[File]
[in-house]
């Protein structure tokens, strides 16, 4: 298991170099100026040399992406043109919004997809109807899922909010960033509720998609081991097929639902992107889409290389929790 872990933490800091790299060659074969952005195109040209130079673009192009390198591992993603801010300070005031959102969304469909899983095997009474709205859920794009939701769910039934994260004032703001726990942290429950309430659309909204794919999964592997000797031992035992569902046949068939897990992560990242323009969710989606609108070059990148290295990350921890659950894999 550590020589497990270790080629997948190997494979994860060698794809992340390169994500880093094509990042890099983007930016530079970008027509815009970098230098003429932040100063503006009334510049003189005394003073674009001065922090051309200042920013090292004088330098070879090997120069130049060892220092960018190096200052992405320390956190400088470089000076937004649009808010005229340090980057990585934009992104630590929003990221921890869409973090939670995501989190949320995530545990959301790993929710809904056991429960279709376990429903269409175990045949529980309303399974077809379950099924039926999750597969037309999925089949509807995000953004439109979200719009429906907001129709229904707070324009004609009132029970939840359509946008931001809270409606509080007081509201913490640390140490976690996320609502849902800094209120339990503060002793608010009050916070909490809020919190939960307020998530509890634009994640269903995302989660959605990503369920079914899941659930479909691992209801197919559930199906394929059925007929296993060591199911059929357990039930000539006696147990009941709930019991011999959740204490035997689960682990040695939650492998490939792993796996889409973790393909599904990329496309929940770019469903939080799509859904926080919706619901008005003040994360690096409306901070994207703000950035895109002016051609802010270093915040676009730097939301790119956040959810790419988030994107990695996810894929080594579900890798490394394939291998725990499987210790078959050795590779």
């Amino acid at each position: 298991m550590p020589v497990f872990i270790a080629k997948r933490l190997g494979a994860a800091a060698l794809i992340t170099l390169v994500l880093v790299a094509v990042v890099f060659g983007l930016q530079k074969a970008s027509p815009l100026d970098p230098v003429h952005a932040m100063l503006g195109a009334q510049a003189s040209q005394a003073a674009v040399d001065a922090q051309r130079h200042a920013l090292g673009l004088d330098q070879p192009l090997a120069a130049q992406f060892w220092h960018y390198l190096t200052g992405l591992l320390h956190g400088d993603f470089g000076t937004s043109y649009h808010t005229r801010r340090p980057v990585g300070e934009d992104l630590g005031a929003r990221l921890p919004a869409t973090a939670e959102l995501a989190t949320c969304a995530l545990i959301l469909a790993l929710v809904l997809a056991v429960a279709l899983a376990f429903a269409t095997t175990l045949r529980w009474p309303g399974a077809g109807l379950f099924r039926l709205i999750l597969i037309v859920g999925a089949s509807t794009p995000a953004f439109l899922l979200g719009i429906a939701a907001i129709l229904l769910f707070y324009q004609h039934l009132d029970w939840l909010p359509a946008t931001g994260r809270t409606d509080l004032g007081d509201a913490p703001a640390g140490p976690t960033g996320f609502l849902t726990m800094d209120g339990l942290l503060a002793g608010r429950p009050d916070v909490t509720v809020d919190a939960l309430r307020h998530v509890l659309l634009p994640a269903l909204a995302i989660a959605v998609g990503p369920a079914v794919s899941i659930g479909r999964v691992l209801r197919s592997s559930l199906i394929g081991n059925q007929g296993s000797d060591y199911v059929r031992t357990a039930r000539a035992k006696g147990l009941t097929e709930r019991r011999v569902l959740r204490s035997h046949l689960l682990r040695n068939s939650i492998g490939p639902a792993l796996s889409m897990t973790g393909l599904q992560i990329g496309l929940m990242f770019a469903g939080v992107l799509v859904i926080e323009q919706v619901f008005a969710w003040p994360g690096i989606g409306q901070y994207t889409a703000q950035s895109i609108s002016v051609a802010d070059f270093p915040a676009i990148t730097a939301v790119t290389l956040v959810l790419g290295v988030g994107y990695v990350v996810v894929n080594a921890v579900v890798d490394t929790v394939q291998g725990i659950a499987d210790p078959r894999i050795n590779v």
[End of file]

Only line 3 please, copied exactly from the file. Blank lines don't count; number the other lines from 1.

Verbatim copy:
């Amino acid at each position: 298991m550590p020589v497990f872990i270790a080629k997948r933490l190997g494979a994860a800091a060698l794809i992340t170099l390169v994500l880093v790299a094509v990042v890099f060659g983007l930016q530079k074969a970008s027509p815009l100026d970098p230098v003429h952005a932040m100063l503006g195109a009334q510049a003189s040209q005394a003073a674009v040399d001065a922090q051309r130079h200042a920013l090292g673009l004088d330098q070879p192009l090997a120069a130049q992406f060892w220092h960018y390198l190096t200052g992405l591992l320390h956190g400088d993603f470089g000076t937004s043109y649009h808010t005229r801010r340090p980057v990585g300070e934009d992104l630590g005031a929003r990221l921890p919004a869409t973090a939670e959102l995501a989190t949320c969304a995530l545990i959301l469909a790993l929710v809904l997809a056991v429960a279709l899983a376990f429903a269409t095997t175990l045949r529980w009474p309303g399974a077809g109807l379950f099924r039926l709205i999750l597969i037309v859920g999925a089949s509807t794009p995000a953004f439109l899922l979200g719009i429906a939701a907001i129709l229904l769910f707070y324009q004609h039934l009132d029970w939840l909010p359509a946008t931001g994260r809270t409606d509080l004032g007081d509201a913490p703001a640390g140490p976690t960033g996320f609502l849902t726990m800094d209120g339990l942290l503060a002793g608010r429950p009050d916070v909490t509720v809020d919190a939960l309430r307020h998530v509890l659309l634009p994640a269903l909204a995302i989660a959605v998609g990503p369920a079914v794919s899941i659930g479909r999964v691992l209801r197919s592997s559930l199906i394929g081991n059925q007929g296993s000797d060591y199911v059929r031992t357990a039930r000539a035992k006696g147990l009941t097929e709930r019991r011999v569902l959740r204490s035997h046949l689960l682990r040695n068939s939650i492998g490939p639902a792993l796996s889409m897990t973790g393909l599904q992560i990329g496309l929940m990242f770019a469903g939080v992107l799509v859904i926080e323009q919706v619901f008005a969710w003040p994360g690096i989606g409306q901070y994207t889409a703000q950035s895109i609108s002016v051609a802010d070059f270093p915040a676009i990148t730097a939301v790119t290389l956040v959810l790419g290295v988030g994107y990695v990350v996810v894929n080594a921890v579900v890798d490394t929790v394939q291998g725990i659950a499987d210790p078959r894999i050795n590779v």